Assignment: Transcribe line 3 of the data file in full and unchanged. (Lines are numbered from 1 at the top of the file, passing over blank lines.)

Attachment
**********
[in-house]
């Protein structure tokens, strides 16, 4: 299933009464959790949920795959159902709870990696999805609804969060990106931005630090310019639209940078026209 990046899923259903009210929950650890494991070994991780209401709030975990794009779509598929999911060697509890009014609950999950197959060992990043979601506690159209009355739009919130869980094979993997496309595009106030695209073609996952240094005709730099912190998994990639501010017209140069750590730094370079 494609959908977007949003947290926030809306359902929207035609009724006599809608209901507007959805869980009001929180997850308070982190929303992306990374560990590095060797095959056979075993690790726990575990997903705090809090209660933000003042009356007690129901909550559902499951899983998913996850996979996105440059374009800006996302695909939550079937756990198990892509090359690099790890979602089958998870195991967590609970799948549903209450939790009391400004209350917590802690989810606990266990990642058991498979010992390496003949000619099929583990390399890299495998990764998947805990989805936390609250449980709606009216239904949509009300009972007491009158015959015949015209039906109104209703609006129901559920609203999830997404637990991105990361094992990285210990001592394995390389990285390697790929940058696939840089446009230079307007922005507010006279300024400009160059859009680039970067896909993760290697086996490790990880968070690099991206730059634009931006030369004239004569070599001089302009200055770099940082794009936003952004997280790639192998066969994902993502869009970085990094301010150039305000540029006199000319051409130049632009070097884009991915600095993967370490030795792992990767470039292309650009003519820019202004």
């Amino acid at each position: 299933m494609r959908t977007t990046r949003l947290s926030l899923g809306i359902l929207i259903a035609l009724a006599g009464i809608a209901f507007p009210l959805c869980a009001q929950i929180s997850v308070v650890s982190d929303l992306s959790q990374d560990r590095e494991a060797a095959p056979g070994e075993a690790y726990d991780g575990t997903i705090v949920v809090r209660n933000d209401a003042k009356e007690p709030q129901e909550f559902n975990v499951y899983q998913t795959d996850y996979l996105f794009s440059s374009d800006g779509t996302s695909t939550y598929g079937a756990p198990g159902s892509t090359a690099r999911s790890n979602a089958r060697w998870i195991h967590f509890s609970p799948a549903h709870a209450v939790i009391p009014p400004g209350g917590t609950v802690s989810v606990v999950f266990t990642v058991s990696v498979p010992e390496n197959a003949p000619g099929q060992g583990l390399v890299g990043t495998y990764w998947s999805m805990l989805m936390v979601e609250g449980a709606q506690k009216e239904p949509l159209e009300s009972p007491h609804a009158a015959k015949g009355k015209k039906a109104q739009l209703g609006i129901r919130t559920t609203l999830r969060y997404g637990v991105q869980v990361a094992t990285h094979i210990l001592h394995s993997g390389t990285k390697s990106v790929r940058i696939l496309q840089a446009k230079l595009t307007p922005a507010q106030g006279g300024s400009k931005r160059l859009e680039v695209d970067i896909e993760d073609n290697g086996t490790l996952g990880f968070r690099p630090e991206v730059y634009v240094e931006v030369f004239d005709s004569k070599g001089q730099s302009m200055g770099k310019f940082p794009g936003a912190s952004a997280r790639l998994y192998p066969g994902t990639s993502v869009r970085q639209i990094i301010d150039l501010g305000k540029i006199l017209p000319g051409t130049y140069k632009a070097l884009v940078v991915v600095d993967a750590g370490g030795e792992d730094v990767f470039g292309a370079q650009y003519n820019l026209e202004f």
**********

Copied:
């Amino acid at each position: 299933m494609r959908t977007t990046r949003l947290s926030l899923g809306i359902l929207i259903a035609l009724a006599g009464i809608a209901f507007p009210l959805c869980a009001q929950i929180s997850v308070v650890s982190d929303l992306s959790q990374d560990r590095e494991a060797a095959p056979g070994e075993a690790y726990d991780g575990t997903i705090v949920v809090r209660n933000d209401a003042k009356e007690p709030q129901e909550f559902n975990v499951y899983q998913t795959d996850y996979l996105f794009s440059s374009d800006g779509t996302s695909t939550y598929g079937a756990p198990g159902s892509t090359a690099r999911s790890n979602a089958r060697w998870i195991h967590f509890s609970p799948a549903h709870a209450v939790i009391p009014p400004g209350g917590t609950v802690s989810v606990v999950f266990t990642v058991s990696v498979p010992e390496n197959a003949p000619g099929q060992g583990l390399v890299g990043t495998y990764w998947s999805m805990l989805m936390v979601e609250g449980a709606q506690k009216e239904p949509l159209e009300s009972p007491h609804a009158a015959k015949g009355k015209k039906a109104q739009l209703g609006i129901r919130t559920t609203l999830r969060y997404g637990v991105q869980v990361a094992t990285h094979i210990l001592h394995s993997g390389t990285k390697s990106v790929r940058i696939l496309q840089a446009k230079l595009t307007p922005a507010q106030g006279g300024s400009k931005r160059l859009e680039v695209d970067i896909e993760d073609n290697g086996t490790l996952g990880f968070r690099p630090e991206v730059y634009v240094e931006v030369f004239d005709s004569k070599g001089q730099s302009m200055g770099k310019f940082p794009g936003a912190s952004a997280r790639l998994y192998p066969g994902t990639s993502v869009r970085q639209i990094i301010d150039l501010g305000k540029i006199l017209p000319g051409t130049y140069k632009a070097l884009v940078v991915v600095d993967a750590g370490g030795e792992d730094v990767f470039g292309a370079q650009y003519n820019l026209e202004f």